Jewish Immigration to Palestine Not Stopped, Only Temporarily Postponed, Lord Passfield Says; Tells
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Jewish Immigration to Palestine Not Stopped, Only Temporarily Postponed, Lord Passfield Says; Tells

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The present government of Great Britain is not hostile to the idea of a Jewish Homeland in Palestine; Jewish immigration into Palestine has not been stopped, but only “temporarily postponed”; Great Britain intends to carry out the terms of the Palestine Mandate to the letter, but Jews should remember that what has been promised them in the Balfour Declaration and the Mandate is not a Jewish State, but a Jewish Homeland, in Palestine, and that according to the Mandate Great Britain must protect the civil and religious rights of non-Jews in Palestine too.

This is the gist of opinions expressed on the Palestine situation by Lord Passfield, British Secretary for the Colonies, in an interview which he gave to J. L. Fine, London correspondent of the New York-Chicago “Jewish Daily Forward” and which appears in Tuesday’s issue of the New York “Forward.”


“The government has decided for the present, taking all the circumstances into consideration, that it would benefit neither Jewish nor Zionist interests to have a mass immigration into Palestine today,” declares the British Colonial Secretary. “We, as a government which is obligated not only to Jews, but to the entire world as well, through the Palestine Mandate and the Balfour Declaration, have very carefully considered the unavoidable necessity created by political and economic circumstances in Palestine, of seeing to it that Jewish immigration should, for the time being, trickle, not stream.

“Can it really be said that we have stopped immigration at a time when not one single permit which was issued has been withdrawn? Does this justify the Jews becoming panic-stricken and crying everywhere that the British government, especially a Labor government, has betrayed the Jews and is not carrying out the Mandate? Do we, the present government, really deserve the suspicion of the Jews that we are with another party and against them? Should Jews put a weapon into the hands of their internal and external enemies by spreading all sorts of unfounded reports and rumors against the government? In a panic one loses all sense of proportion, and this is unfortunately now the case with the Jews.”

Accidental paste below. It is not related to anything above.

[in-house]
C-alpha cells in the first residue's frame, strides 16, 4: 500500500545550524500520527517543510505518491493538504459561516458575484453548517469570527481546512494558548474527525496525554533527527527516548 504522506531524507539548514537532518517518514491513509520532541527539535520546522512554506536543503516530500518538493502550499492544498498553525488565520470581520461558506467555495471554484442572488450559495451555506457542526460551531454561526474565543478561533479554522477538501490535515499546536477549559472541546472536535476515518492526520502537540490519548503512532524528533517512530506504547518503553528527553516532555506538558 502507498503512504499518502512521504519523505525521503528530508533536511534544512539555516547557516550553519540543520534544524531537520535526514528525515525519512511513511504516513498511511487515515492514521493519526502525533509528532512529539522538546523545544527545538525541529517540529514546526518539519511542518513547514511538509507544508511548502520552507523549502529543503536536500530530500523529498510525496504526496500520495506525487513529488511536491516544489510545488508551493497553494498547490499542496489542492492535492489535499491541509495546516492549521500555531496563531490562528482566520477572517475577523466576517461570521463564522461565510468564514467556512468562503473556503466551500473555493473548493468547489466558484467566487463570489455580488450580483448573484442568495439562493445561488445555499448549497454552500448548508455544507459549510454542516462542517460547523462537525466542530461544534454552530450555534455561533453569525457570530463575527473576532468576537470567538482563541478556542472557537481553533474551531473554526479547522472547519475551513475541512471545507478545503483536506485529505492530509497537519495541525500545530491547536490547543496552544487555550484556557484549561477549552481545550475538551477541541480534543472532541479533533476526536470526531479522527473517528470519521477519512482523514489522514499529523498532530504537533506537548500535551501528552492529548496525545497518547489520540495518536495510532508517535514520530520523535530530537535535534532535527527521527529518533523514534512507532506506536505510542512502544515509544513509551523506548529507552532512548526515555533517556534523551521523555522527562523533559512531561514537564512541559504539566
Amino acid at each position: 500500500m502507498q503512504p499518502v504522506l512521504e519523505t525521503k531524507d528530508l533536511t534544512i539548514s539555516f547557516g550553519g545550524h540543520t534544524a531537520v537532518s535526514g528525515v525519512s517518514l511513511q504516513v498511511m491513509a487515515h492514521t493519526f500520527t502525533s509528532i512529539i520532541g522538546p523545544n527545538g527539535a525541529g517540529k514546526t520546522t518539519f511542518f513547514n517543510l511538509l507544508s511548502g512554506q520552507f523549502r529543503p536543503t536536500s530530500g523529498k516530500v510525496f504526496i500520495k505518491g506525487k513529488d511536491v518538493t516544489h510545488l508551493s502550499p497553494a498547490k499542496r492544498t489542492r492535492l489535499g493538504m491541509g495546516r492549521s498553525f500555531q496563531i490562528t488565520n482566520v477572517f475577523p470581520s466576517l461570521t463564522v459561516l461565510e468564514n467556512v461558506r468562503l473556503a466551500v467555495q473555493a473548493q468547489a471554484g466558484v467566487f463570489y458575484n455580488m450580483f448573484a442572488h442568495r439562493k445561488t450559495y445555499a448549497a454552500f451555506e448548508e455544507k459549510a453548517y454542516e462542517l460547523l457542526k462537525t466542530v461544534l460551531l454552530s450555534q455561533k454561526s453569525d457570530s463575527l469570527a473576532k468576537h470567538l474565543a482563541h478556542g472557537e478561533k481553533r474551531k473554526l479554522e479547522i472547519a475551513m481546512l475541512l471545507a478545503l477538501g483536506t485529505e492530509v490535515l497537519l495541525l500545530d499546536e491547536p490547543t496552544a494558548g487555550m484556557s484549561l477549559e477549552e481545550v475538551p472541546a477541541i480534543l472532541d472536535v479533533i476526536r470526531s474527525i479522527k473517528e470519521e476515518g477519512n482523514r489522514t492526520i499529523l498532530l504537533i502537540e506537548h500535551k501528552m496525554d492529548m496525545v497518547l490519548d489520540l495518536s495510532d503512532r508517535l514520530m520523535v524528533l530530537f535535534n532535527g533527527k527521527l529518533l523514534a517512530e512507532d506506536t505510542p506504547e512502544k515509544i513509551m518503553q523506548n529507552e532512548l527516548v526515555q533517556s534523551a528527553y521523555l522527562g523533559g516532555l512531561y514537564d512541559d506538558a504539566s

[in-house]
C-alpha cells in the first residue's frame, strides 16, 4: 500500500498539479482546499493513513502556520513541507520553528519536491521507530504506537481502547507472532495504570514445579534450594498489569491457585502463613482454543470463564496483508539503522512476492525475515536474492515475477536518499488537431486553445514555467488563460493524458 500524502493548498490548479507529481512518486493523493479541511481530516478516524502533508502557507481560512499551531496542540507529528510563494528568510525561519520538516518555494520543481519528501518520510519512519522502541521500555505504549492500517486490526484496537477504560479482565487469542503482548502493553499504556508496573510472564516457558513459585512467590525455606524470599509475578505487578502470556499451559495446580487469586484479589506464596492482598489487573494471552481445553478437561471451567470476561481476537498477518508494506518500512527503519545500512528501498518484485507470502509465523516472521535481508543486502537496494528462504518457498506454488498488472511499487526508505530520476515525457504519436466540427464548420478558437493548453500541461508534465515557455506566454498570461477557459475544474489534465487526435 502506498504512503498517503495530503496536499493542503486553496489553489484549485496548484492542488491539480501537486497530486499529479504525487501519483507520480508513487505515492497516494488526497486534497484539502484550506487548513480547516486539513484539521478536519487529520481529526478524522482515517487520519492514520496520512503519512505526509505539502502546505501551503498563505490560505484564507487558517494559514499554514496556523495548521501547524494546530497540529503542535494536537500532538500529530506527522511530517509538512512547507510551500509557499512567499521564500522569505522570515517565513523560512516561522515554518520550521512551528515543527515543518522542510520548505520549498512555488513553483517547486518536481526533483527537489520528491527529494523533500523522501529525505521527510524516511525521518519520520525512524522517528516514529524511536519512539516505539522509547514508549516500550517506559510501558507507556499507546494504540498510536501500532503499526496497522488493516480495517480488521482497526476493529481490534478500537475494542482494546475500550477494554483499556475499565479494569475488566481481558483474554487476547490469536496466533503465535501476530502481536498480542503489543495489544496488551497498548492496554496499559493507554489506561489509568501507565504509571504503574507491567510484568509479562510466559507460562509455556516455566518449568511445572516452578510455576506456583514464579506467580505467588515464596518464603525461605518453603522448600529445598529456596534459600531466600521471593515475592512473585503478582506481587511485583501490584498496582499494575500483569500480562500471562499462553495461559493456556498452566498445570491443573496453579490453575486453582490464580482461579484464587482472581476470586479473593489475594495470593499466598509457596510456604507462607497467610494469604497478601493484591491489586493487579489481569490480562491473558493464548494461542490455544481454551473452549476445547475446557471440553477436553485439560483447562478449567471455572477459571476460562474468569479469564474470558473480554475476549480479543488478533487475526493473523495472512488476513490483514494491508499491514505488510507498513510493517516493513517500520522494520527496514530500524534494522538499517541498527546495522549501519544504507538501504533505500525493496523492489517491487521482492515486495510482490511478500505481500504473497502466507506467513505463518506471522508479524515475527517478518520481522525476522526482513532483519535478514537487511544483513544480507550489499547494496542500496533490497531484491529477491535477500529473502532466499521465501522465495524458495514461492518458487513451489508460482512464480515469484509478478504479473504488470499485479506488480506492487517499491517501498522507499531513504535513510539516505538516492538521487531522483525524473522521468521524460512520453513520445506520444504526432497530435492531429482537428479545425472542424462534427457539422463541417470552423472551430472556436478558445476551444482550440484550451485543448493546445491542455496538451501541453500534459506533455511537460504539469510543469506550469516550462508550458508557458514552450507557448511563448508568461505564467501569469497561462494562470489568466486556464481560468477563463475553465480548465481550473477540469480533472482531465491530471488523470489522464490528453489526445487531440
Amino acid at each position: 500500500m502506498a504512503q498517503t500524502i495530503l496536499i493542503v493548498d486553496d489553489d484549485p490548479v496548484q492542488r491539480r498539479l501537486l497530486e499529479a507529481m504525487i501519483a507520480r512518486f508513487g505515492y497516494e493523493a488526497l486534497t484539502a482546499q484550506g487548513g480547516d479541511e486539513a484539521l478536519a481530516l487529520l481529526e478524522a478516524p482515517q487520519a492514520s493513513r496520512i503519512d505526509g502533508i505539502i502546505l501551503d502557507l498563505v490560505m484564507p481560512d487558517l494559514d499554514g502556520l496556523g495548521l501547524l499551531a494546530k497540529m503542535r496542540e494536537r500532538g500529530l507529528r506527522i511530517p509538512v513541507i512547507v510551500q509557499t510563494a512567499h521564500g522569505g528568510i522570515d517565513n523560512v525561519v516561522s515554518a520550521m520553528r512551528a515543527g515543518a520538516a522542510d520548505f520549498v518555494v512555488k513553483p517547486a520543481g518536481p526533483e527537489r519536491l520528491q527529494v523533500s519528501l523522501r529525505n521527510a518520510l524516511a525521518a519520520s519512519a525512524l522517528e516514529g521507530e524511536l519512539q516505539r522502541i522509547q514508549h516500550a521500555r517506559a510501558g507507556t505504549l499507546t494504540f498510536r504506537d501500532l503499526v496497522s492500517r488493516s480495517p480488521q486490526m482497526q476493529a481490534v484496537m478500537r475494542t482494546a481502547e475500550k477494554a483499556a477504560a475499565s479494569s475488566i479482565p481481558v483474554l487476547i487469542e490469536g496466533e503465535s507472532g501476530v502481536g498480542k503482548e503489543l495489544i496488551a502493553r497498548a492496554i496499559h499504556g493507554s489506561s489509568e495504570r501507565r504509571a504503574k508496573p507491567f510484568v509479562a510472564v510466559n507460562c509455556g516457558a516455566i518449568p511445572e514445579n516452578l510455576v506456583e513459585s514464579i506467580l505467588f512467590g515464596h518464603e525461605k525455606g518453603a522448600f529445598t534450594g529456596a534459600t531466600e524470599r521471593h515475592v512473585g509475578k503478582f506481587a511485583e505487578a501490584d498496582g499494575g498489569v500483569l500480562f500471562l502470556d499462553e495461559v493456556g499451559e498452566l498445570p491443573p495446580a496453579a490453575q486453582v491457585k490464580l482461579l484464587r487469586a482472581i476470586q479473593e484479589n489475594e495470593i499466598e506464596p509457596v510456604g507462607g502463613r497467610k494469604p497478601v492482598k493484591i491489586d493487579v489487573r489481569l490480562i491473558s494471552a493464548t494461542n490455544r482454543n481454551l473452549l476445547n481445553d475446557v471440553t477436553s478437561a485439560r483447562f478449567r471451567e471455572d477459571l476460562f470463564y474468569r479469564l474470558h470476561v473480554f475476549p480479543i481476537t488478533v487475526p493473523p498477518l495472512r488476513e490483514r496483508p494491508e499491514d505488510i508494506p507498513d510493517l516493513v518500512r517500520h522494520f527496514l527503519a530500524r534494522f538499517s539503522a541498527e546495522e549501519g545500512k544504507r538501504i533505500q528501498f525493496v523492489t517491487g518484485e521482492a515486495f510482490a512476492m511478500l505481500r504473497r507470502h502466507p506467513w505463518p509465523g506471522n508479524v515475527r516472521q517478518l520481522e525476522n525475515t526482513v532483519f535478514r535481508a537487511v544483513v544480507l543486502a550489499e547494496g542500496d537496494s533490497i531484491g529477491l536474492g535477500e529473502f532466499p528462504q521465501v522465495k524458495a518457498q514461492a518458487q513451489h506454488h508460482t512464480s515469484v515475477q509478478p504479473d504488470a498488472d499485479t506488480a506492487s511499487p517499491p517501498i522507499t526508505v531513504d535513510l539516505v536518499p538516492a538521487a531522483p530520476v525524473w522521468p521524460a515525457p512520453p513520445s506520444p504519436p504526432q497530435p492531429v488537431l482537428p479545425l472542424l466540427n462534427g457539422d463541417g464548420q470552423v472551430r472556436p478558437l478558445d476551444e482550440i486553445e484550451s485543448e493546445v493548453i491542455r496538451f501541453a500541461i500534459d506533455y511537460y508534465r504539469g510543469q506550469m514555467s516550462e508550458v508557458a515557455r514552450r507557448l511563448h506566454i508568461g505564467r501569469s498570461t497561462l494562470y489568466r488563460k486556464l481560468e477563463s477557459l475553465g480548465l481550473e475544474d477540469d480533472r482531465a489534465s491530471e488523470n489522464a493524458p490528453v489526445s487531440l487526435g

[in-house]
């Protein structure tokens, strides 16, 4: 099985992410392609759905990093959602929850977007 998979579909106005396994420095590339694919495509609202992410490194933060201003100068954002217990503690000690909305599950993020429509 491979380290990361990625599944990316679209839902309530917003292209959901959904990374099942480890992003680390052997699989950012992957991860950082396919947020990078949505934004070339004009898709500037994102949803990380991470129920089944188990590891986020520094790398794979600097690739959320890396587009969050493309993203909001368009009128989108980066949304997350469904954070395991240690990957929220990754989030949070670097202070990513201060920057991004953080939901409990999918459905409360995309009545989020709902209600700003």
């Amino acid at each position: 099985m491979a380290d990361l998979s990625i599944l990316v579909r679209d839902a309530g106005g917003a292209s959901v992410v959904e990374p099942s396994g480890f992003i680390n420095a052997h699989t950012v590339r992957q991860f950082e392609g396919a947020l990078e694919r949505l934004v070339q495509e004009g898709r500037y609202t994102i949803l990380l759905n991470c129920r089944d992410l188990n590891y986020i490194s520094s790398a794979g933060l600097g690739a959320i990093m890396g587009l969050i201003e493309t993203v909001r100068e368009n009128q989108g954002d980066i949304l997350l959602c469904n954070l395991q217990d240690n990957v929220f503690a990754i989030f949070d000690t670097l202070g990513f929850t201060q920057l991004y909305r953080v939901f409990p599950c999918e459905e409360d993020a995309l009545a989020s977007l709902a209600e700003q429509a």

Accusing Dr. Weizmann of allowing these “unfounded rumors” to spread, Lord Passfield stated to the “Forward” correspondent:

“I have known Dr. Weizmann for the past ten years and I have never seen him as nervous as he is today. He has allowed the spreading of certain irresponsible rumors and statements about me personally, as Colonial Minister, and about the government. I am not saying that he himself has spread them. But I do say that he should have denied, or corrected them so that they might be nearer to the truth.”

The British Colonial Secretary branded as “stupid” a report which appeared in the Jewish press, quoting Prime Minister MacDonald as saying that he knew nothing about the action of the Colonial Office in stopping Jewish immigration into Palestine. What MacDonald really did say to Zionist representatives, according to Lord Passfield, was that he knew nothing about any stoppage of immigration into Palestine in general.


With regard to the accusation that he, Lord Passfield, had purposely misled Dr. Weizmann by not keeping his promise to allow the Zionist leader to confer with Sir John Simpson before the latter’s departure from Palestine to investigate the land question, Lord Passfield says:

“When Dr. Weizmann expressed a wish to see Sir John Simpson before the latter’s departure for Palestine and asked me whether it was possible for me to arrange an interview, I told him that I saw no reason why he shouldn’t confer with Sir John, for as far as I knew of Sir John’s plans I was certain that he would remain in London several days and Dr. Weizmann would be able to see him. But it so happened that Sir John returned from Geneva on a Friday night. The next morning he departed for Liverpool to see his daughter. He returned to London Monday afternoon and Tuesday morning he immediately left for Palestine.

“Bear in mind that I did not give Dr. Weizmann a definite promise that he would be able to see Sir John. I said that I thought it might be possible for him to see him, and that I saw no reason for his not seeing him. But since it so happened that Sir John changed his private plans and didn’t remain as long as I thought he would, am I responsible? Then why should such false reports, as that I have personally misled Dr. Weizmann, be spread? Who is responsible for that and what is the purpose behind it?”


With regard to the land question, Lord Passfield had this to say to the “Forward” correspondent: